This article is a stub. You can help the IndieWebCamp wiki by expanding it.
On the IndieWeb, you are your URL and your URL is you. With a well-designed indieweb site, as humans we can discover all the information you choose to share about yourself.
This page is for documenting and brainstorming ways to discover that same information automatically by following a combination of semantic markup and algorithms.
Typical IndieWeb sites have profile and often contact information right there on the home page.
Best publishing practice: mark it all up with hCard, especially your hyperlinks to other profiles with class="u-url url" and rel="me". This will create a representative hCard which can then be used by other sites.
Examples in the wild:
Best parsing practice: when given an indieweb URL that represents a person, parse it for a representative hCard and use that hCard for information about that person. Details:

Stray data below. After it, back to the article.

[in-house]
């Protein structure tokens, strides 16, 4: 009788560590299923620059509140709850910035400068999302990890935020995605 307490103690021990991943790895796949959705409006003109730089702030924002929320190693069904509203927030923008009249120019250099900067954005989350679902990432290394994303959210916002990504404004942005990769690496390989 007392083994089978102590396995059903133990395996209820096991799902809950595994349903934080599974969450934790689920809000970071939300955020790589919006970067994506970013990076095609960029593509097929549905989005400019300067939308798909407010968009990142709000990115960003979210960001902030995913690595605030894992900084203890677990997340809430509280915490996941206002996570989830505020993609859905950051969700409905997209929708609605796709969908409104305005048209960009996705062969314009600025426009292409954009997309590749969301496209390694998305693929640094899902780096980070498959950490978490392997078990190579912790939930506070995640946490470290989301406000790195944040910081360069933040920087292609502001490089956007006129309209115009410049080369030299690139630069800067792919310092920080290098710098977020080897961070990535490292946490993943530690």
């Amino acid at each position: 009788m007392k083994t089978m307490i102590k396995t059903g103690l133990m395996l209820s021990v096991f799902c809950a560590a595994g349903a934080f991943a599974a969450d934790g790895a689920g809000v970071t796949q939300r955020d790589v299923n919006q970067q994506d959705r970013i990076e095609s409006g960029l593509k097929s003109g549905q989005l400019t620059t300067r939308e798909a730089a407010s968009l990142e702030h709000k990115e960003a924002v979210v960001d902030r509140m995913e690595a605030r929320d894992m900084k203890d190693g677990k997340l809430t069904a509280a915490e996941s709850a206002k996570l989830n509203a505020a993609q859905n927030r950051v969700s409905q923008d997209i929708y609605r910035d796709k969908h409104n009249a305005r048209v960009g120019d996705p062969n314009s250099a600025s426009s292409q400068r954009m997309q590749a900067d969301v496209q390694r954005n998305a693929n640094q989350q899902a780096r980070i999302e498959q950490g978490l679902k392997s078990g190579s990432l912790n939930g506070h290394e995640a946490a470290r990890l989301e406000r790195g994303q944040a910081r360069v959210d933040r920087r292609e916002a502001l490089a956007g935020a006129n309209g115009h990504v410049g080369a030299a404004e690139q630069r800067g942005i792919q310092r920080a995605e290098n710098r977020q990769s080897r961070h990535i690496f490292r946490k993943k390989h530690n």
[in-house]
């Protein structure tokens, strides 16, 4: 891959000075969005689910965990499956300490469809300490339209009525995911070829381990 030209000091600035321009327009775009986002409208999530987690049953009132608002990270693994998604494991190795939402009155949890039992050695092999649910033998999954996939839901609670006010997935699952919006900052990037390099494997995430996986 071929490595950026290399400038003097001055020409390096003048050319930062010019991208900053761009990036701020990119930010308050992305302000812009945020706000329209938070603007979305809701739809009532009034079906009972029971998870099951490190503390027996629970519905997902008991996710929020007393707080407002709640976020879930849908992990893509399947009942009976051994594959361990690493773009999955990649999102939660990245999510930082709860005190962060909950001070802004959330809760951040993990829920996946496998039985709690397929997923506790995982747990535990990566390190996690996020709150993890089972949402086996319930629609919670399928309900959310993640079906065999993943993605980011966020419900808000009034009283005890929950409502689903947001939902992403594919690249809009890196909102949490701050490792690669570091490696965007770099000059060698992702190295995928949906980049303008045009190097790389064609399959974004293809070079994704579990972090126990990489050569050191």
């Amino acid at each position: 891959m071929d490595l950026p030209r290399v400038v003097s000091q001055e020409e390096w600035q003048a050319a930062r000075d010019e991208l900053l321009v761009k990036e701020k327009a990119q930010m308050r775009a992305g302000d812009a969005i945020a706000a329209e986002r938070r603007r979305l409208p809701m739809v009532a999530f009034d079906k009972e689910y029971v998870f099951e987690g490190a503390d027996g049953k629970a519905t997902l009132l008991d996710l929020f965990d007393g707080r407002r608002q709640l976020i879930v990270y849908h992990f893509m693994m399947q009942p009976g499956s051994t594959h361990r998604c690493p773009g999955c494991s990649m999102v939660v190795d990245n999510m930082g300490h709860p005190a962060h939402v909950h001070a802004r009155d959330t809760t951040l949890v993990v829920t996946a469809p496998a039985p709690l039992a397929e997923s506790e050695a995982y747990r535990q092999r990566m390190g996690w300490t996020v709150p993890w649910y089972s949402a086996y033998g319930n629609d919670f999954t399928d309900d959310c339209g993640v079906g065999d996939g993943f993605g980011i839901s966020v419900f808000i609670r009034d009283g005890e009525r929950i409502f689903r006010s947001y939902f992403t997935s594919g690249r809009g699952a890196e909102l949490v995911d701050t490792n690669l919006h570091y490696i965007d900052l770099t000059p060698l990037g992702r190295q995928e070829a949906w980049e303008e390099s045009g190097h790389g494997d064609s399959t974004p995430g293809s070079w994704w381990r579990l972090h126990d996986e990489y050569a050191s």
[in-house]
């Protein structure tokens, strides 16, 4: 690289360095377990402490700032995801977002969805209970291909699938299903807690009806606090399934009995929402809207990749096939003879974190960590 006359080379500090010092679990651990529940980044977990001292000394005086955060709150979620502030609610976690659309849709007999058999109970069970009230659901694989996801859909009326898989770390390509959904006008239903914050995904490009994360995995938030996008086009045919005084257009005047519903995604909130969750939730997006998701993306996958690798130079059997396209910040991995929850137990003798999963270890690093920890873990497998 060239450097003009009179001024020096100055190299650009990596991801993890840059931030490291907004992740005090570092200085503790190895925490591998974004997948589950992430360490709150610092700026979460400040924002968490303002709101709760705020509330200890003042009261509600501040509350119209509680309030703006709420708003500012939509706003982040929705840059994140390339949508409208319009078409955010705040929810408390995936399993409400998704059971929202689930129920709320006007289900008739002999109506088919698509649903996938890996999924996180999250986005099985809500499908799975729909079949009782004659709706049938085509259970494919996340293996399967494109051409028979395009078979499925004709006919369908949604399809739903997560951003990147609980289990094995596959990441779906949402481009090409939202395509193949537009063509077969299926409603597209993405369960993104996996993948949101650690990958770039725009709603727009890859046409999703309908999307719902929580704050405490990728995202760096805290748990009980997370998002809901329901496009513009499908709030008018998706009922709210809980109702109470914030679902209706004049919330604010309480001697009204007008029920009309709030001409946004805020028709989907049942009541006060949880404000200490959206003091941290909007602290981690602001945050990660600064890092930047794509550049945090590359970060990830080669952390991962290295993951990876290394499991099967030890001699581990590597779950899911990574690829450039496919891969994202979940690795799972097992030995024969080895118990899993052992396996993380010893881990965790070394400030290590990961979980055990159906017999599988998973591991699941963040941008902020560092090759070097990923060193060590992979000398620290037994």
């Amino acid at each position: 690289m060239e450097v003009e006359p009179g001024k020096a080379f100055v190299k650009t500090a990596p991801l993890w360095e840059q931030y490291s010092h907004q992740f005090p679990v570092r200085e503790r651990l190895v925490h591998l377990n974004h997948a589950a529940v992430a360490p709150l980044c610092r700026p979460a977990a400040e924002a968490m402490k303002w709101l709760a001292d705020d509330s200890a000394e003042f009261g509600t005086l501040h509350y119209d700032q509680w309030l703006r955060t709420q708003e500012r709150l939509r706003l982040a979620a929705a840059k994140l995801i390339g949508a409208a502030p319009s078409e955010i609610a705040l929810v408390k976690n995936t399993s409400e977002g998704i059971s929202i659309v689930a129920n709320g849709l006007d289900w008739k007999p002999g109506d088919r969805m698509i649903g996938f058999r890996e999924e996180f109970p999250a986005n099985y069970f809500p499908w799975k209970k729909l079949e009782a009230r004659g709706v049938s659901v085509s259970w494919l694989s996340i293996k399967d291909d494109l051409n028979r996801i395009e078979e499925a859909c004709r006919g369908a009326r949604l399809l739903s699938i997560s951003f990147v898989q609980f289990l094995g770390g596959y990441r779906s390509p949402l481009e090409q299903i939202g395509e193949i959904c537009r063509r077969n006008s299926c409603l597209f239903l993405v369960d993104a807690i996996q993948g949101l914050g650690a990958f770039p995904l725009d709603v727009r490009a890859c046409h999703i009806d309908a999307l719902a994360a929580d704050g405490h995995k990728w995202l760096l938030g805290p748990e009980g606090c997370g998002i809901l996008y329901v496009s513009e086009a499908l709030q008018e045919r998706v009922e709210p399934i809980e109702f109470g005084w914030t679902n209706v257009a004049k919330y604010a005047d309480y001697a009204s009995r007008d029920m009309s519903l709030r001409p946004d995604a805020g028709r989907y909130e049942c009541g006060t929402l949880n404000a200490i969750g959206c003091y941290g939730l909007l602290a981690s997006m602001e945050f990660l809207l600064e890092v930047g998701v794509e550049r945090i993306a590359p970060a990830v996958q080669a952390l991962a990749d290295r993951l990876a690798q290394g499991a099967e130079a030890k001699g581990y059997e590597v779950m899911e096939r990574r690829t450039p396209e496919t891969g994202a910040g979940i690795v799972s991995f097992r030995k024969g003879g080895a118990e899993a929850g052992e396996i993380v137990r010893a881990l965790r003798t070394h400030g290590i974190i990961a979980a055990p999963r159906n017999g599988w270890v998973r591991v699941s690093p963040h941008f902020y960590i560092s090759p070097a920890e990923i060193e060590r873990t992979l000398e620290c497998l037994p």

Separate Contact Page
Some IndieWeb sites have contact information on a separate page from the home page, but linked from the home page. While such links may be obvious to humans, e.g. with text labels like "Contact" or "About", it's not at all obvious to parsers where to find more information.
Examples of sites with separate contact/about pages:
Most Indie web sites have updates on their home page, a stream of updates as it were, e.g.:
Best Parsing Practice: parse the given URL for hAtom (and preferably microformats2 h-entry).
Others have a simple intro/contact page as their home page, and provide updates at another URL, e.g.:
To discover information about a post on a post permalink page:
To find the POSSE copies of an original post, on that original post's permalink page:
To find an original post from a POSSE'd copy, on that POSSE'd copy's permalink page:
Real Time Updates
... rel=hub ... on link to PuSH hub for your updates.
For an improved Salmon key-discovery flow (i.e. not using DRY-violating XRD files and web-breaking email-like identifiers) we need to expose public keys somehow.
Help or About
HTML has the rel="help" value, but it's not clear that it conveys the "about" kind of resources you link to.
There are bunch of legacy discovery methods that are worth documenting, in case you want to interoperate with legacy systems that depend on them.
... rel=alternate ... type=...+xml ...
We should deprecate separate feeds as